I asked Sarah to write a few things we wish sellers knew before the process started. This is one of three.No matter if you are buying or selling, moving takes time. Lots of time. People often feel overwhelmed with the amount of hours and days it takes to declutter, pack up, clean, etc. If you plan to “get the house ready” or “pack up the house” in a weekend, chances are you are underestimating the time required. Depending on house size and amount of items in the house, I would plan on 4 to 7 days of actual working on getting it ready for sale or packed up to move. We get it, it’s stressful and not fun, but setting realistic expectations can make the process much smoother.
Life’s stories often come with lessons, when you’re open to learning. You never know when a crash is going to come. In the midst of physical therapy to recover from my November bike wreck, I saw a poster with a workout plan for those planning to have joint replacements and I thought about how relatively lucky I was to have been reasonably fit prior to my bike wreck. Had I known I was going to crash, I would have ensured I was more fit. (Had I known I was going to crash, I’d have tried to not crash.)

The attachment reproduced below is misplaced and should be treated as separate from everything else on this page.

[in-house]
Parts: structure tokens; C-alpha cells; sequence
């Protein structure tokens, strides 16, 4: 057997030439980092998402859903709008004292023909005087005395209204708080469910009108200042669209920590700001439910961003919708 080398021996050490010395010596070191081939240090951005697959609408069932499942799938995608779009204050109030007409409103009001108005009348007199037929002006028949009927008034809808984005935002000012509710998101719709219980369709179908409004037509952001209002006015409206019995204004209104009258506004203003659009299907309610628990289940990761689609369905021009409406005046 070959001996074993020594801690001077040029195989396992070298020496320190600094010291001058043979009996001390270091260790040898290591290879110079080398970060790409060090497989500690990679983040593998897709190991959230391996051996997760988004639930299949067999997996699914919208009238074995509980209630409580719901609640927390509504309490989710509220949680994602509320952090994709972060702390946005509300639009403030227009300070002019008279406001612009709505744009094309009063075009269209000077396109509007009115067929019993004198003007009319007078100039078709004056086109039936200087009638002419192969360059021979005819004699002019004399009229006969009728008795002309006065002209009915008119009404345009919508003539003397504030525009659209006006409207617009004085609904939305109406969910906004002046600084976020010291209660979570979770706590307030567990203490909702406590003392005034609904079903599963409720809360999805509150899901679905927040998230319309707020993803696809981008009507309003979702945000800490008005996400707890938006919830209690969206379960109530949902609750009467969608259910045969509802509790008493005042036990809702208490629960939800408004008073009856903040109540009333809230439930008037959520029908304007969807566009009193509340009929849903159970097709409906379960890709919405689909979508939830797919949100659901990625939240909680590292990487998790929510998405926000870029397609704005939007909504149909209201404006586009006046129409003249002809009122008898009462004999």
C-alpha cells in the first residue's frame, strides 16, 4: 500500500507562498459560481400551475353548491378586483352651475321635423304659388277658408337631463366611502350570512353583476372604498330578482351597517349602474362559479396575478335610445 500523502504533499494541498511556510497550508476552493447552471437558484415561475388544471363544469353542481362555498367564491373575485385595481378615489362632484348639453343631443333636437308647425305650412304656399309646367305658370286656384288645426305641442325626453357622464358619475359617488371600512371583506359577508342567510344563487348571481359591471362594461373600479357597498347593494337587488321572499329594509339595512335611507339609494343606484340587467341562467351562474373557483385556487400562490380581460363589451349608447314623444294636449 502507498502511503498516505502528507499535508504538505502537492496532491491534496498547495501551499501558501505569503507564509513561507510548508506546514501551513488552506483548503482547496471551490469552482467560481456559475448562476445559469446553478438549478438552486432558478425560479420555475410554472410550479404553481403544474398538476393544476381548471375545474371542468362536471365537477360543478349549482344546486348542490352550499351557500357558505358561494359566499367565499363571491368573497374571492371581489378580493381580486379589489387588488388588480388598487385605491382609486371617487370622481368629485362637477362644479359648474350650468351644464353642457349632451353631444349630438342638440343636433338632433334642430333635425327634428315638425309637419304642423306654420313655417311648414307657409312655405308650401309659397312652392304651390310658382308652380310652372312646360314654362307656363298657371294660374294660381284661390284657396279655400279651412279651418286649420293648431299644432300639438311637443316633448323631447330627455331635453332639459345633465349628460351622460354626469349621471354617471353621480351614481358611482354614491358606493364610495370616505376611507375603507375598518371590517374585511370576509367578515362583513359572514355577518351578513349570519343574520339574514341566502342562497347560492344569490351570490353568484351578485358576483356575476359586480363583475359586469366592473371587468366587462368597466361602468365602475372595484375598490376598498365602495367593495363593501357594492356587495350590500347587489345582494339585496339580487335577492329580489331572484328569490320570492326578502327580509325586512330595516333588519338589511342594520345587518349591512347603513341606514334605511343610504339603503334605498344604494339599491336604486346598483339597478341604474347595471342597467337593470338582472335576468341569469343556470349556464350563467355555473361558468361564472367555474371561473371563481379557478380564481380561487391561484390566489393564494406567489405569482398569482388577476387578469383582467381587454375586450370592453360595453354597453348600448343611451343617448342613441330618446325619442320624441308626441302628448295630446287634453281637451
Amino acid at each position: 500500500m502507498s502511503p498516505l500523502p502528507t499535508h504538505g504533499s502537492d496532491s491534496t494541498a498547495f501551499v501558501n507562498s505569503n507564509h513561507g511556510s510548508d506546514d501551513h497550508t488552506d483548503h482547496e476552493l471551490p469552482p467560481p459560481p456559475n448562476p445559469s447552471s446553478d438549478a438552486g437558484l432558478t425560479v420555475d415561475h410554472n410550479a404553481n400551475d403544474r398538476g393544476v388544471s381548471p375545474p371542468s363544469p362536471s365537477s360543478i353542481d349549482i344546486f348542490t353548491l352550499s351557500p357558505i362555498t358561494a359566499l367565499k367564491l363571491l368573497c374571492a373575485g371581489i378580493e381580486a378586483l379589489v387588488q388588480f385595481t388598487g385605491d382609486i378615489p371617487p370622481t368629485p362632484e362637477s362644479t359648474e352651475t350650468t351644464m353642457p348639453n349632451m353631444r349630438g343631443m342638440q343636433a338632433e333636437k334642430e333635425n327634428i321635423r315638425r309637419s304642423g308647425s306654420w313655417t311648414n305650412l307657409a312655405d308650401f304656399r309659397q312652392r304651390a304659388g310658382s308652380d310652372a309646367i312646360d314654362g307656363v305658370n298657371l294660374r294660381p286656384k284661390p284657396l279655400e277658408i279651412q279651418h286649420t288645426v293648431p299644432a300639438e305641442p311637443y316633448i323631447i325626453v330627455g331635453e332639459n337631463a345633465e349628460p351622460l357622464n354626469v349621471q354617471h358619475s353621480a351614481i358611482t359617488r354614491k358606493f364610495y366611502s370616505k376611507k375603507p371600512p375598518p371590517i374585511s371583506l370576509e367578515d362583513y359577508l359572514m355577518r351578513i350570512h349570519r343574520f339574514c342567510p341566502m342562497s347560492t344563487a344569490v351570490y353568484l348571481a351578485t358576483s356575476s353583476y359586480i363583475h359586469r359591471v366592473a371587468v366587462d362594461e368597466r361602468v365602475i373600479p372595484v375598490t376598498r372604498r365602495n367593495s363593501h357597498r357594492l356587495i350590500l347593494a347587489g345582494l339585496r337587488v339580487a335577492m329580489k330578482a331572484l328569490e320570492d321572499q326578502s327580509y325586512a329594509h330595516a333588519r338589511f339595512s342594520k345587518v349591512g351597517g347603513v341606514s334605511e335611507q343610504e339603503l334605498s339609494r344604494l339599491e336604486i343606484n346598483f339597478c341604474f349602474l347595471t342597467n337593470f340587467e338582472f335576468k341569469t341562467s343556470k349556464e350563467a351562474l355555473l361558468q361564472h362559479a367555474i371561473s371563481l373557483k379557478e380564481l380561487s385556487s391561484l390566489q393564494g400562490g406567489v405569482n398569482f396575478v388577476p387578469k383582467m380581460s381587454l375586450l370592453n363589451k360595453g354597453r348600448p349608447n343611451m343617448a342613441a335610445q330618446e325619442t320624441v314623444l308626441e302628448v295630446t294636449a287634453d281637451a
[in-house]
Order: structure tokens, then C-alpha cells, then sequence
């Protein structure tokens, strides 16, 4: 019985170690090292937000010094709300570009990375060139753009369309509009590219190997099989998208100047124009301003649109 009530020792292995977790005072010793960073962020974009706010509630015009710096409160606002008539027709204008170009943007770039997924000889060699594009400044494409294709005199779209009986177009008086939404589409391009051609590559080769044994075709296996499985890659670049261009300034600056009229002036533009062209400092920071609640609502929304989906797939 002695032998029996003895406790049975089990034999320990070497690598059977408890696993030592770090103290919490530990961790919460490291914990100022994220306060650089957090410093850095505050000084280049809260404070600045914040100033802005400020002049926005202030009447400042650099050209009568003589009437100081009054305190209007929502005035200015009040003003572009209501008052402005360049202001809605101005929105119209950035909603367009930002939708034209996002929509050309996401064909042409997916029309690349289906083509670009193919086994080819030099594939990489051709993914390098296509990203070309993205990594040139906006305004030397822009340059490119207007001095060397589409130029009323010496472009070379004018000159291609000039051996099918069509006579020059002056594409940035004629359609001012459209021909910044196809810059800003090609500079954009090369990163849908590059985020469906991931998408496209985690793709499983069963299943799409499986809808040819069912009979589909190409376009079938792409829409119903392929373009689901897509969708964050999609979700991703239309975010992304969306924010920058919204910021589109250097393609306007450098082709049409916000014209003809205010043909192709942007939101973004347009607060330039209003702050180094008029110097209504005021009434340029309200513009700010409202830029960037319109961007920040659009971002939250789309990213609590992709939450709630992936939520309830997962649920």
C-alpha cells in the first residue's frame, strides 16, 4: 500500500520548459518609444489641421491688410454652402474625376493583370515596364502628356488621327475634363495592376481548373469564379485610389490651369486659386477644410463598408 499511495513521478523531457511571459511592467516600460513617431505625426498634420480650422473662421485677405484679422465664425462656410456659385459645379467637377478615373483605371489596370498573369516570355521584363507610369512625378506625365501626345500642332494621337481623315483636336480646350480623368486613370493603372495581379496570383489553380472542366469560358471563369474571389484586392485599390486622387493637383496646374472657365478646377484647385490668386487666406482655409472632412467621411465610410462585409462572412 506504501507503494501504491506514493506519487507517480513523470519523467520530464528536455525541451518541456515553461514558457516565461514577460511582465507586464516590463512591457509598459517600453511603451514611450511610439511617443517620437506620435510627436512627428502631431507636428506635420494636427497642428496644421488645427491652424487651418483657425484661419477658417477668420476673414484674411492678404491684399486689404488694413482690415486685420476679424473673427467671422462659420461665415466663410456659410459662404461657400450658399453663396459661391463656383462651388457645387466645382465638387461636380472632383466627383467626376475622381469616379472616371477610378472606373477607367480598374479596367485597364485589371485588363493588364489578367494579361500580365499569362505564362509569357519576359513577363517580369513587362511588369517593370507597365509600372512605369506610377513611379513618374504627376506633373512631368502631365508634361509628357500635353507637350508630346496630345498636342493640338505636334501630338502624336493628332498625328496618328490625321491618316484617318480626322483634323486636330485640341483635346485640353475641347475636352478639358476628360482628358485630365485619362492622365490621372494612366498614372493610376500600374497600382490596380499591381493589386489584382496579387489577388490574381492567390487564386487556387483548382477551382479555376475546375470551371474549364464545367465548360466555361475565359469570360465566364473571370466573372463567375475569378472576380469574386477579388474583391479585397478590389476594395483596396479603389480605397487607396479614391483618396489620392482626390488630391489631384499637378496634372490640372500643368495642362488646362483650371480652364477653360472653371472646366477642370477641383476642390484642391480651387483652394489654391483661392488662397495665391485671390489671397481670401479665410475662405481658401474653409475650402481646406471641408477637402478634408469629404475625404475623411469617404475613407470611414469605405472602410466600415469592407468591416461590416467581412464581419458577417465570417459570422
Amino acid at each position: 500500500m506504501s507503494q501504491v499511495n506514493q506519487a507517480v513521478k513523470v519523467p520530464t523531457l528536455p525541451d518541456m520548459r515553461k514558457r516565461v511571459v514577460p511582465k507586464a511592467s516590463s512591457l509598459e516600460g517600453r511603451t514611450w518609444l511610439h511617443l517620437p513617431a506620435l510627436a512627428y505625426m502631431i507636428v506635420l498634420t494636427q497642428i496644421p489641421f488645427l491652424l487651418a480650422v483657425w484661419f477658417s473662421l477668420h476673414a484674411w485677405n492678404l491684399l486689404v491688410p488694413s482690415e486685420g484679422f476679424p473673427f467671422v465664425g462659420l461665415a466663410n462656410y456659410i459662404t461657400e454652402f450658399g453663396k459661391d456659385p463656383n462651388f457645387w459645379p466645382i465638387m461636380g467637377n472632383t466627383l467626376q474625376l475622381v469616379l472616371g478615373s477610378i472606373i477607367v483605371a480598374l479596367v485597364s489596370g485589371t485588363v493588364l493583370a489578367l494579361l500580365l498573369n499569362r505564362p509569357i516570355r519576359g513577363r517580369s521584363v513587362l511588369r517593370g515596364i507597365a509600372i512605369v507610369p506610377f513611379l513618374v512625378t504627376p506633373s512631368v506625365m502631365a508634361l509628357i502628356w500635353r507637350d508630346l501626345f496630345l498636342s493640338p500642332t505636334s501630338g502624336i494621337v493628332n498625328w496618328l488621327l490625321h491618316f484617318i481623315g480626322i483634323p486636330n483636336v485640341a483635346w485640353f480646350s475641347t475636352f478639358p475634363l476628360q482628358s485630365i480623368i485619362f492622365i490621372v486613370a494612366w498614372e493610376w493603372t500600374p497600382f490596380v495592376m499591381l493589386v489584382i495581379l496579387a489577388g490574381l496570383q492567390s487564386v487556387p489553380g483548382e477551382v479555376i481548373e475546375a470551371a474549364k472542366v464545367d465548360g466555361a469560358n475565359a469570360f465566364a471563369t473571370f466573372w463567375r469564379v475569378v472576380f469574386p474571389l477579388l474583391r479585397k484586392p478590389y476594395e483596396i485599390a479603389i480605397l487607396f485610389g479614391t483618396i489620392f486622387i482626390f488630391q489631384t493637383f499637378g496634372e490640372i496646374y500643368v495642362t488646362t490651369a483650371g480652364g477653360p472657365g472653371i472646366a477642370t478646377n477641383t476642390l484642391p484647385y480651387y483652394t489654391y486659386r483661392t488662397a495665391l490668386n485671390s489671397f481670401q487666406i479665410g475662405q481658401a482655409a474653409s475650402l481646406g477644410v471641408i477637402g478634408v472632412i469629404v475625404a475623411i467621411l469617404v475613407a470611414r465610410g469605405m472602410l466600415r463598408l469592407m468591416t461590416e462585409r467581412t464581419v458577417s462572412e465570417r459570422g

Sometimes all it takes is a nudge, and if you’re accepting, consider this yours. I’m grateful that I started doing yoga again in part because I was far better prepared for the post-crash recovery than I would have been.
Life is short. If and when that unexpected crash comes, better be prepared, better to at least try to be reasonably fit and have built a supportive community around yourself. Recovery is easier with preparation and support.
Content production is hard. Between representing clients, writing blog posts, doing the podcasts, recording videos about the Crozet market … at least work is fun.
What I’m Reading
- Why so many CEOs do marathons, triathlons, and make time for “serious leisure”
- Security Things to Consider When Your Apartment Goes ‘Smart’ (Must-Read)
- Thus was Born the Zero, the Number that Multiplied the Power of Mathematics
- When It’s Time to Sell the Family Home
- The myth of ‘We don’t build houses like we used to’
- Charlottesville – Albemarle water system & population growth
- It’s not just Google or Facebook: The freezer aisle is ad targeting you now
- A Mission for YPN, If You Choose to Accept It… (re: millennials, real estate, realtors)
- We Need a National Rural Broadband Plan (written in the NYTimes by a UVA professor)
- Fitbit has a new health tracker, but you can only get it through your employer or insurer – this seems like a bad idea
- Green effort
Working ideas for next month
- Getting yelled at. It’s hard to capture the anger, vitriol, and ignorance in words. Luckily, I got it on video so I can revisit before writing this story.
- The market after two full months. The value of writing. Teams. How one bad client ruins it for the rest. Patience.
As always, thank you for reading! (If you really like it, please forward to a friend)
Jim Duncan, Nest Realty, 126 Garrett Street Suite D, Charlottesville, VA 22902. Licensed real estate agent in Commonwealth of VA.